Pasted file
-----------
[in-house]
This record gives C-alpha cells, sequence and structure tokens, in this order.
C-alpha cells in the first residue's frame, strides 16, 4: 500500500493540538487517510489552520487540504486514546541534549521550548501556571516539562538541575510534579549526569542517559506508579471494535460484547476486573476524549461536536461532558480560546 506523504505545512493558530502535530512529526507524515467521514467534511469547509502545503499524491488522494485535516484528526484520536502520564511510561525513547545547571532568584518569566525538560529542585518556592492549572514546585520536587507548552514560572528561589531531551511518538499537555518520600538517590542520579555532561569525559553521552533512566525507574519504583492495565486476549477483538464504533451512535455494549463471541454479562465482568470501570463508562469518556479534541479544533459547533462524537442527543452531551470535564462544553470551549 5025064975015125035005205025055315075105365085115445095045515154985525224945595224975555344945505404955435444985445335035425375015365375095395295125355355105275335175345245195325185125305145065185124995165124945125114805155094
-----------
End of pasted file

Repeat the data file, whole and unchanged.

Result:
[in-house]
This record gives C-alpha cells, sequence and structure tokens, in this order.
C-alpha cells in the first residue's frame, strides 16, 4: 500500500493540538487517510489552520487540504486514546541534549521550548501556571516539562538541575510534579549526569542517559506508579471494535460484547476486573476524549461536536461532558480560546 506523504505545512493558530502535530512529526507524515467521514467534511469547509502545503499524491488522494485535516484528526484520536502520564511510561525513547545547571532568584518569566525538560529542585518556592492549572514546585520536587507548552514560572528561589531531551511518538499537555518520600538517590542520579555532561569525559553521552533512566525507574519504583492495565486476549477483538464504533451512535455494549463471541454479562465482568470501570463508562469518556479534541479544533459547533462524537442527543452531551470535564462544553470551549 5025064975015125035005205025055315075105365085115445095045515154985525224945595224975555344945505404955435444985445335035425375015365375095395295125355355105275335175345245195325185125305145065185124995165124945125114805155094